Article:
I could have embraced the ill-and-taking-Depakote-for-life proposition. But my academic training does not allow me to accept anything without skepticism, even when a doctor presents it as scientific truth. Doctors used to consider it scientifically true that women’s madness—named hysteria after the Greek word (hyster) for womb—occurred when a woman’s womb detached from adjoining viscera and went floating through her body. Doctors recommended hysterectomy as a cure. Just decades ago, doctors treated madness by drilling holes into the brain. In 1949, Egas Moniz received a Nobel prize for inventing prefrontal lobotomy.8 Walter Freeman invented a more convenient “neurosurgical” technique: during an office visit, without anesthesia, using electricity to render the patient unconscious, Freeman hammered an ice pick seven centimeters into the brain through the eye socket.9 Damaging brain tissue makes patients “calmer,” so mainstream psychiatrists considered lobotomy a breakthrough. In 1948, the American Journal of Psychiatry trumpeted the success of “psychosurgery.” Editors at the New England Journal of Medicine wrote that with psychosurgery “a new psychiatry may be said to have been born.”10 Fortunately, medical opinion eventually turned away from this “treatment.” If it hadn’t, I might have found myself in 1995 lying in a hospital bed with an ice pick in my head.

Instead, I found myself lying in a hospital bed on Haldol, seeing double. I took an anti-psychotic for two months and a mood stabilizer for six months. The drugs calmed my thinking and behavior while causing a thirty-pound weight gain, dramatic hair loss, and sexual dysfunction. These side effects diminished my quality of life and, since I had never been depressed, the diagnosis seemed imperfect. I discontinued medication. During the next nineteen years, I had two smaller-scale mental health challenges, both managed with short-term anxiety medication, behavioral therapy, and spiritual practices like meditation and prayer. With the exception of about a week—the same amount of time a flu incapacitates me—I have not missed work or become unable to meet domestic, parental, and financial responsibilities. It is interesting that I experience this level of function without medication. While there are clearly people for whom lifelong preventive medication is the best choice, there may be more people like me, who could manage their minds successfully with short-term drugs, long-term behavioral change, and far-reaching insight into the social, emotional, and spiritual factors involved in their mental distress and mental health.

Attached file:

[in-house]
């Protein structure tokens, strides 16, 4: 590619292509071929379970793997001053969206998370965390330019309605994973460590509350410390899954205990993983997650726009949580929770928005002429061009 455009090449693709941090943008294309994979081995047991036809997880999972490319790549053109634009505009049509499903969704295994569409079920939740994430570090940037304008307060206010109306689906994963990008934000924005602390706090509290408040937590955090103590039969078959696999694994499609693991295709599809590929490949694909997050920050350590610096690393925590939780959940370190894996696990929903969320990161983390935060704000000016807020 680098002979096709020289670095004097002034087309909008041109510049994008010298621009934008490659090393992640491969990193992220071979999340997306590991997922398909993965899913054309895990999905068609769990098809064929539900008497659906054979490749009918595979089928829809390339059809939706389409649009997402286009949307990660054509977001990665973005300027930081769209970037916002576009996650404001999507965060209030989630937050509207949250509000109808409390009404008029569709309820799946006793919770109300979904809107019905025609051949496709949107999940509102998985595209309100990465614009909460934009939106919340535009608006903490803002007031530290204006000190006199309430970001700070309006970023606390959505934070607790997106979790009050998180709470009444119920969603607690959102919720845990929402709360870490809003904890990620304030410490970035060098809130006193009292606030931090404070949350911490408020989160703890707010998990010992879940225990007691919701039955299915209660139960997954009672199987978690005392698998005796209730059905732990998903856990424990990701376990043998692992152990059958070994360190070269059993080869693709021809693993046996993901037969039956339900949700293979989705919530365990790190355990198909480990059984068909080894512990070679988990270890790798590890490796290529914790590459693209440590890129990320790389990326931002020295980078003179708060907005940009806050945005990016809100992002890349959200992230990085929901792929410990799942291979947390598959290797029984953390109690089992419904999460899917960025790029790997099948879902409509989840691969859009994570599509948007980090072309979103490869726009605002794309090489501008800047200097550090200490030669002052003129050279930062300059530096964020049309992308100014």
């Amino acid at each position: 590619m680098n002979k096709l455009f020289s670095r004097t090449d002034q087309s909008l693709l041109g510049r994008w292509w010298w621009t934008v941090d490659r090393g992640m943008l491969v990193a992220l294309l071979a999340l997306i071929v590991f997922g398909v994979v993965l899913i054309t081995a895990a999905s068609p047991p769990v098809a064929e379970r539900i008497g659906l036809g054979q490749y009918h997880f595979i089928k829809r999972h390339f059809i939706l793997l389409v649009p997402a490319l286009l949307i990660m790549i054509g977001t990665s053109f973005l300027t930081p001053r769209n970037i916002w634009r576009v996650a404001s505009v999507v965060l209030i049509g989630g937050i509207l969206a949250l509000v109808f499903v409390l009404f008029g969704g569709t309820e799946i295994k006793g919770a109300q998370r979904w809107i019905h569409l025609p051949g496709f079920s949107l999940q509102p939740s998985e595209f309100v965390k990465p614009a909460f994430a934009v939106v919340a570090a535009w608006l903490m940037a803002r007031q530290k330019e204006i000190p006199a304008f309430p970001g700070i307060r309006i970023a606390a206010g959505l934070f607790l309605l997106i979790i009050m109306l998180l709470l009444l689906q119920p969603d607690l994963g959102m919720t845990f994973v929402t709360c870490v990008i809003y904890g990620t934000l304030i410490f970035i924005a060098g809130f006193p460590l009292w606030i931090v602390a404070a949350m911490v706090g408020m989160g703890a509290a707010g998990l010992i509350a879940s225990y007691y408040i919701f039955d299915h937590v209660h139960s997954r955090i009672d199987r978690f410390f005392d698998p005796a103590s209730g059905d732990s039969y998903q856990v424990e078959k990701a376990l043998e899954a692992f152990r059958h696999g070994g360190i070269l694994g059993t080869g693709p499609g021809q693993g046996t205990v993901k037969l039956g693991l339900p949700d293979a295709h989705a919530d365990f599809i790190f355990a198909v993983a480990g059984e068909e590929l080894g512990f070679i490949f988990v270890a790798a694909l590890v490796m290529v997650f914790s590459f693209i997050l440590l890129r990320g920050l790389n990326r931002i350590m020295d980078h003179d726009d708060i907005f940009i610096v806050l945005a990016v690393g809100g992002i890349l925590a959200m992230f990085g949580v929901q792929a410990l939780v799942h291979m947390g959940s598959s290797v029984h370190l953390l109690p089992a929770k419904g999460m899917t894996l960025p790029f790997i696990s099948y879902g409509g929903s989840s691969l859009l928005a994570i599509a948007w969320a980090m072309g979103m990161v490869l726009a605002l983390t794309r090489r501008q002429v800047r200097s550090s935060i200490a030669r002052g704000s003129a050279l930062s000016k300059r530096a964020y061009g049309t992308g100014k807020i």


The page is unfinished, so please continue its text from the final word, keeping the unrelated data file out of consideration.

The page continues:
JEANNE ELLEN PETROLLE, PhD, is the author of Religion without Belief: Contemporary Allegory and the Quest for Postmodern Faith (SUNY, 2007) and co-author of Women and Experimental Filmmaking (University of Illinois, 2005). She has published articles and essays about literature, film, and painting in a variety of anthologies, scholarly journals and literary journals, including Journal of Modern Greek Studies, Quarterly Review of Film and Cinema, and Image: A Journal of Art and Religion. She teaches literature and visual culture at Columbia College Chicago.